Indian populations are subject to Spanish rule, directed through Mexico City, capital of the Viceroyalty of New Spain. Native social, economic, and political institutions are replaced with a full array of Spanish establishments. Remote areas, especially along the Caribbean coast of Central America, remain outside direct Spanish control throughout the period. Some are eventually colonized by England (Belize and the Mosquito coast of Nicaragua). Spanish is the official language and Catholicism the state religion. Membership in the Catholic Church is required of loyal subjects. Native devotions, including conspicuous objects and sacred practices, are destroyed or forbidden. In Mexico, the economy is based on mining and agriculture. The land is largely owned by a growing number of wealthy criollos (Spaniards born in the Americas). Large landed estates, or haciendas, and lavish city residences are built. Indian complaints about mistreatment and loss of land lead to changes in the labor laws. Wage labor is established, although most Indian communities are landless, even losing their role as suppliers of food to the growing colonial cities with the commercialization of farming and animal husbandry. The emerging colonial elite begins to seek more freedom from the Spanish crown.
Growing prosperity in New Spain leads to a strong demand for works of art, from painting and sculpture to furniture, ceramics, and silver objects. Churches, smaller than the earlier massive mission examples, display exuberant ornamentation on their facades and richly carved altars inside. Native artists, having received European training, continue their crafts.
Miracle shrines and images associated with Indians, especially those of the Virgin Mary, are built in many parts of Mexico, among them Our Lady of Guadalupe (Valley of Mexico) and Our Lady de la Soledad (Oaxaca).
Native populations are at an all-time low; signs of recovery begin at mid-century.
In central Mexico, indigenous picture writing is supplemented with writing in Nahuatl, the language of the Valley of Mexico peoples, modified by Spanish grammar and the addition of foreign words.
A printing press is installed in Santiago de Guatemala.
French settlers are established in northwest Hispaniola. The French West Indies Company takes control of the area. Growing numbers of African slaves are imported to labor in plantations.
Panama City continues to attract English raiders; it is destroyed by the Welshman Henry Morgan and rebuilt.
The Universidad de San Carlos de Guatemala is founded in Santiago de Guatemala.
In Mexico, the creole Carlos de Sigüenza y Góngora (1645–1700), a Jesuit by training and a university professor, regards himself as a Mexicanist and scholar of the indigenous peoples of New Spain. He amasses a substantial collection of manuscripts relating to them.
Angered by food shortages, abuse, and injustice, a revolt breaks out in Mexico City. Mobs burn the Viceroy’s Palace and City Hall.
The Itzá Maya, the last independent Maya polity located in Lake Petén Itzá, northern Guatemala, falls under Spanish rule.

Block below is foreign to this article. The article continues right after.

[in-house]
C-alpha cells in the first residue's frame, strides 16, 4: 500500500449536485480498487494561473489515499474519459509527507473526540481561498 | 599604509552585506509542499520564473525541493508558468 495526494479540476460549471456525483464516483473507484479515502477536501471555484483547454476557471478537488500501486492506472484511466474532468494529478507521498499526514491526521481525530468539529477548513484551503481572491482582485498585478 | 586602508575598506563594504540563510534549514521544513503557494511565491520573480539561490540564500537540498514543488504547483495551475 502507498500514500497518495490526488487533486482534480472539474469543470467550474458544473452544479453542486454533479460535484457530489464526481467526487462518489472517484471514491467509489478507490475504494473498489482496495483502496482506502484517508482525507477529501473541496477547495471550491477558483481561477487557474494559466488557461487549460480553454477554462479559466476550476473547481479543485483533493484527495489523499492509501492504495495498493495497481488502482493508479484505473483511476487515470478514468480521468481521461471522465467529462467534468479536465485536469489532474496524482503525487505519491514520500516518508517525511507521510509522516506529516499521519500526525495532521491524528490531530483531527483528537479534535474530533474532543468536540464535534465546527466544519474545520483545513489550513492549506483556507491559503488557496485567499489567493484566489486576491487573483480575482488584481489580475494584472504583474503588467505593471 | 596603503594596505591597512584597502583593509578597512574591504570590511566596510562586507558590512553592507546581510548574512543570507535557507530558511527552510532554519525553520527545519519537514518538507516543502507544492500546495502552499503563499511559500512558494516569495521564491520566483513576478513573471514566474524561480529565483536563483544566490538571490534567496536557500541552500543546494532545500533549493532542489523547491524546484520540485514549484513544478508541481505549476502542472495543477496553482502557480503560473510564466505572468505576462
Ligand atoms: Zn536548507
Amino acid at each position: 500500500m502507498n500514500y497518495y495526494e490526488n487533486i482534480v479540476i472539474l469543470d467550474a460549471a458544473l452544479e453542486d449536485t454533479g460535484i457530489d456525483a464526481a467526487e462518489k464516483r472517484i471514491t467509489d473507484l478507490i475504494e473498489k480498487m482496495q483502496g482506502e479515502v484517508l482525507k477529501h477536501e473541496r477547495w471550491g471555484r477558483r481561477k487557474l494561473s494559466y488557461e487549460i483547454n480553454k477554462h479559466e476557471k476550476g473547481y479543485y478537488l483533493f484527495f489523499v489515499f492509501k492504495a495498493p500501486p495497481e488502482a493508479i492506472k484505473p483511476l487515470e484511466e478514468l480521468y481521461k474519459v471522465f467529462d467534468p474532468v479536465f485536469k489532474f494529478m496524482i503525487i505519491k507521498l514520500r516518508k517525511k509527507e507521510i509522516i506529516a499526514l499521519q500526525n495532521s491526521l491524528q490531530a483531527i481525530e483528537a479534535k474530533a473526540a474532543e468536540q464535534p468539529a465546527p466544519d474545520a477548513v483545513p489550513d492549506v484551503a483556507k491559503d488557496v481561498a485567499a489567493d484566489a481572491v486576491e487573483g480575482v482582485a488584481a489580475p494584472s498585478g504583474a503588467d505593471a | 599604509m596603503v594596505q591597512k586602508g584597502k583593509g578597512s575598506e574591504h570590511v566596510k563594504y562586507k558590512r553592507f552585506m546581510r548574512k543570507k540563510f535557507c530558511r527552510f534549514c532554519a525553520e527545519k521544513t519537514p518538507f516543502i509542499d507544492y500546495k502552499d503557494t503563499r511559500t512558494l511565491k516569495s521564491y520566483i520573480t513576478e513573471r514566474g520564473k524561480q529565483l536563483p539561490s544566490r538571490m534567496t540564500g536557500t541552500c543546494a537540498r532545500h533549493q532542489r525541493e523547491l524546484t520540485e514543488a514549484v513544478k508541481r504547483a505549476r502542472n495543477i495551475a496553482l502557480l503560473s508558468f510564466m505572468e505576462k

Bourbon rule in Spain begins; reforms in the colony lead to greater social control.
The eruption of the Irazú volcano destroys the town of Cartago in central Costa Rica, where a few small Spanish settlements subsist on agriculture. There is little intermixing of races in Costa Rica.
In affluent towns in Mexico, from Zacatecas in the north to Oaxaca in the south, magnificent churches are erected, financed in large part by wealthy mine and land owners. The profuse decoration of finely carved stone masonry on church facades echoes the lavish interiors with their exuberant altars of silver or gilt woodwork.
Our Lady of Guadalupe is made patron saint of Mexico.
Panama City becomes part of the Viceroyalty of New Granada, comprising Colombia and Ecuador, with its capital in Bogotá. It is an important commercial and slave-trading center.
Native artisans build the Church of Santa María in the village of Tonantzintla near Puebla. In the Popular Baroque style, their own interpretation of Christian themes appears in a proliferation of colorful and gilded stucco saints, angels, fantastic creatures, indigenous flowers, fruits, and birds.
A powerful earthquake destroys Santiago de Guatemala. The city is rebuilt three years later at the present site of Guatemala City.
In Mexico City, the Academia de San Carlos is founded. It encourages the adoption of the Neoclassical style in art and architecture.
King Charles II of Spain (r. 1759–88) orders an extensive exploration of the ancient ruins at Palenque in southern Mexico. It is the first such exploration undertaken in Mexico.
The monumental statue of the Aztec earth goddess Coatlicue and the so-called Calendar Stone are discovered beneath the Plaza Mayor in Mexico City. The two great sculptures are the most striking Aztec works to survive.
Descripción histórica y cronológica de las dos piedras is published in Mexico by Antonio de León y Gama (1735–1802), known as the first Mexican archaeologist, describing and illustrating Coatlicue and the Calendar Stone.
The town of Panama is the largest on the isthmus, with a population of about 72,000.
Criollo resentment against royal policy grows throughout the colony, particularly in Mexico. In Santiago de Guatemala, progressives promote liberal economic and political ideas. The Gazeta de Guatemala is published.
“Mexico and Central America: Native Peoples, 1600–1800 A.D.” In Heilbrunn Timeline of Art History. New York: The Metropolitan Museum of Art, 2000–. http://www.metmuseum.org/toah/ht/?period=09®ion=can (October 2004)